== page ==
There are many commands that are useful in terms of making life easier and more enjoyable for you AND your dog……but if I had to choose only three they would be the following and why:
• Come when called – No real explanation necessary here. If your dog has not/does not learn to come when you call in EVERY situation then not only are you setting yourself up for GREAT frustration but also you are essentially putting your dog at risk of losing its life. No great imagination is needed to understand that the dog that runs/strays away from its owner may very well bolt into the street and into oncoming traffic and we ALL have heard the horror stories about that. Aside from that situation….what if your dog decides to take off and run toward another dog? Well, your dog’s intentions may be innocent (albeit totally unacceptable) but your dog may be oblivious to the warning signs the target dog may be throwing. Your dog may very well be wanting to “play” with the dog in his sights but THAT dog may very well have other intentions (anything from not being interested in your dog’s attention to considering ending your dog’s life for his transgressions.) Some dogs that one might run into out in the world may SEEM very well-behaved and certainly the owner may have understood how potentially dangerous their dog was and trained him to a “T” so that their dog seems to be the model citizen. But put into the horrendous situation of a dog charging into their space off leash and totally out of control?...........all training can very quickly go out the window and understandably so. In this day and age where off-leash exercise is essentially illegal except in fenced areas (dog parks mostly which are often a nightmare in themselves) it is no wonder that people get bit, dogs get hit by cars, dogs run away and disappear and people get sued for the transgressions of the dog in their charge. I personally think it very sad that our society has come to this where it concerns our beloved dogs but honestly I can’t really blame the powers that be for the leash laws. TOO many owners are irresponsible with the training (or rather lack of training) of their best friend…..their dog. So now we are faced with EVERYBODY having to be restrained on a leash to keep us ALL safe. So, even though it is not LEGAL for your dog to be off leash in the neighborhood….that should not keep you from training a VERY solid “COME” in all situations (from no distractions to high distractions.) Hence the long line work that we will stress in class over and over and over again. There is no other way to be “safe” (that is for YOUR dog as well as other people and dogs) in working on this command and there are very concise steps to achieving that illustrious rock solid “COME.” We will go over this again and again in class.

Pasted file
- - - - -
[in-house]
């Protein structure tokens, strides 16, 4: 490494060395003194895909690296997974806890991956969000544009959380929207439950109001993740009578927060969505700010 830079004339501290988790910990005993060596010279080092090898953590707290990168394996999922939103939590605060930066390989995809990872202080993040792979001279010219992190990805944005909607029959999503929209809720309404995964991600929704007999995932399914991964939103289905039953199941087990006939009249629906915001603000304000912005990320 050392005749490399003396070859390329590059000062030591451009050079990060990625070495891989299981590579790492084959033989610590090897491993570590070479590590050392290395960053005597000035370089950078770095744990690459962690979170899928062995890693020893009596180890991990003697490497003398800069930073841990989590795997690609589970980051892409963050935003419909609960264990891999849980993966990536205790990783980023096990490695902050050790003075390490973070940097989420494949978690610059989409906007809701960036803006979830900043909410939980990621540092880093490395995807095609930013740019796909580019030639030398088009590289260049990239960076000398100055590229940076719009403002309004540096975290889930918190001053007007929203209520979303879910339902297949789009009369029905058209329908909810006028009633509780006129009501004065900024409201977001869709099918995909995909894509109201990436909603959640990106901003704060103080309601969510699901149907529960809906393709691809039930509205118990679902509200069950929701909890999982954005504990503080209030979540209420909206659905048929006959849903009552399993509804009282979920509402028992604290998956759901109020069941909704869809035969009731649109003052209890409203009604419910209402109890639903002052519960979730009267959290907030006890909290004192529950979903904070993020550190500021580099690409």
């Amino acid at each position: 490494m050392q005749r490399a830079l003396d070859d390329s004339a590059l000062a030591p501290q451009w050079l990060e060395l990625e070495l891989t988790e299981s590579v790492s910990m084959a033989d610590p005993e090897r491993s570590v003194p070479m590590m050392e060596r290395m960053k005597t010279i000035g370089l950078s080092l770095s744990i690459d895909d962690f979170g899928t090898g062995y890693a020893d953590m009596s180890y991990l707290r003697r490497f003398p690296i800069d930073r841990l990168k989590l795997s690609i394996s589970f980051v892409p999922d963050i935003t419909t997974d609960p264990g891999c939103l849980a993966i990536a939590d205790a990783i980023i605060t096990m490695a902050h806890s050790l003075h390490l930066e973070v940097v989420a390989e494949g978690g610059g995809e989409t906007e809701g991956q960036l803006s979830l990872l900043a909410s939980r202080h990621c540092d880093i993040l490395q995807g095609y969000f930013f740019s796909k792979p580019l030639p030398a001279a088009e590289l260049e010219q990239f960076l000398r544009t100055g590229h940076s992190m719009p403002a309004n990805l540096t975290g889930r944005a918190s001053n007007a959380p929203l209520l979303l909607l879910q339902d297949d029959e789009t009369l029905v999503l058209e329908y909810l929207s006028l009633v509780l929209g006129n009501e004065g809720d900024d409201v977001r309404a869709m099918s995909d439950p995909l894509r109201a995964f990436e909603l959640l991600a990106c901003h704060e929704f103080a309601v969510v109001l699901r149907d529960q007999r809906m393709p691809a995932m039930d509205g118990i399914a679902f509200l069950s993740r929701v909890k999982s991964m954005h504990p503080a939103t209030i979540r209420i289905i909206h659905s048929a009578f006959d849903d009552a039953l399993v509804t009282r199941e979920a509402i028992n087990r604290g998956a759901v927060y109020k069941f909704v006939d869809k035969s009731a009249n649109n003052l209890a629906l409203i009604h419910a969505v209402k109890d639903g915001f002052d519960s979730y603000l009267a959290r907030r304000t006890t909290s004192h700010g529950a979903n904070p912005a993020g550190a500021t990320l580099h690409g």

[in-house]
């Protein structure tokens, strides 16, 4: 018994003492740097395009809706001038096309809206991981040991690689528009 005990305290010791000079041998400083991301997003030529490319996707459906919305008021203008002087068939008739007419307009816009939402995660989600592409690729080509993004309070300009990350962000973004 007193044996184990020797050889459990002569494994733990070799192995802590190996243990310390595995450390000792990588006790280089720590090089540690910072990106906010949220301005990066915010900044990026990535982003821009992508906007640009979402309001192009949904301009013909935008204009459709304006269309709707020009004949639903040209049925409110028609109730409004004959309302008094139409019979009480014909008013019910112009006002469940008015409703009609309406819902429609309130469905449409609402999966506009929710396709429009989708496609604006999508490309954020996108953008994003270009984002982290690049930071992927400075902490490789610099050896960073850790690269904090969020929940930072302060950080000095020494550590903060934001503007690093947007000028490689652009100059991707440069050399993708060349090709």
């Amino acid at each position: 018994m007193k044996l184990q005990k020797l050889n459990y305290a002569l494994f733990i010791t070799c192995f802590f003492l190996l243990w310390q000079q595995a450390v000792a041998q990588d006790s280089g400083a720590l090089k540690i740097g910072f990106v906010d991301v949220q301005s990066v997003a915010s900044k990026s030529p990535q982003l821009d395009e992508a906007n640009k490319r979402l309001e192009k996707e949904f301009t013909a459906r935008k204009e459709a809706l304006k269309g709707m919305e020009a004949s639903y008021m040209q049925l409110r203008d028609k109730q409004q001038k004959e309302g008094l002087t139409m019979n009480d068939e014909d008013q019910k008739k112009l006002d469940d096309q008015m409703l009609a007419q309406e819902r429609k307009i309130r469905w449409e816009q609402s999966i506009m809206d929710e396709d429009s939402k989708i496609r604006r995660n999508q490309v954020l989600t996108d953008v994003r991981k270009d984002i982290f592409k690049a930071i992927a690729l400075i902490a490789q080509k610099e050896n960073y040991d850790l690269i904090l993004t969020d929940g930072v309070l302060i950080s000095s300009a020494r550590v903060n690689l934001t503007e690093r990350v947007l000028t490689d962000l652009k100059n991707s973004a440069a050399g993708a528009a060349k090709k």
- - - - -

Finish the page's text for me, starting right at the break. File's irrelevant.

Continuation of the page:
• Walking on a loose leash – This is actually one of the hardest things for owners to teach their dog. It is hard for the dog to learn and harder for the owner to learn. It really doesn’t matter what “tool” you use on your dog at this point (what collar or harness) the rule is still the same…….you are aiming toward ZERO tension on the leash as it is connected to the dog and you move along. Sounds easy doesn’t it? IT ISN’T…..and it takes a lot of work and following are the concepts involved to achieve this: your dog must be aware that you are even with them/care that you are with them, your dog must keep track of where YOU are going so they can follow without pulling you in another direction, and most importantly…you dog must NEVER get to where it wants to go IF it is pulling you (if it does so then it is being “rewarded” each and every time it succeeds and will continue that behavior…..remember DOGS DO WHAT WORKS!) Again we will use a combination of the long line and short leash to help your dog learn to walk on a loose leash. My rule of thumb is…when your dog is walking on a loose leash you essentially should be able to close your eyes and not even FEEL your dog on the leash (our minds can trick us when we aren’t being careful.) Of course we can’t walk around with our eyes closed without a disaster but on a straight path for a couple of steps try closing your eyes and see if you feel your dog (be careful you aren’t going to trip of course.) Another great way to START this concept is by standing still and doing nothing with your dog on leash next to you. You should start by asking that there be NO tension on the leash in that situation as well. The dog can move around but not PULL on you. You stop this by giving a tug when the leash is starting to tighten and praise and/or treat when it is loose. Sounds pretty easy doesn’t it? Try it…..it is pretty astounding how that can do wonders. After all if the dog has learned to pull against you when you are standing still how can you expect him to NOT pull when you start moving?
• Down-Stay – I can’t imagine raising a dog without a solid down-stay. It is so beneficial both to the dog as well as the humans in the home. Why do I say that? Down-stay teaches self-control which is the cornerstone of impulse control. It can keep a dog out of trouble without having to be confined. It can teach the dog to “calm” itself, which can benefit all facets of the dog’s life. It enables the owner to take the dog so many more places (outdoor eating/coffee establishments and over to a friend’s house to name only a couple). It also establishes and reinforces the owner as the benevolent leader, which is always advisable. In my opinion it is well worth the effort to teach it correctly and step by step (something we do in class).
In order to be fair and successful it is important to teach each new concept (each new command) in steps and move forward slowly as it is clear your dog understands.
Good Luck and Great Training!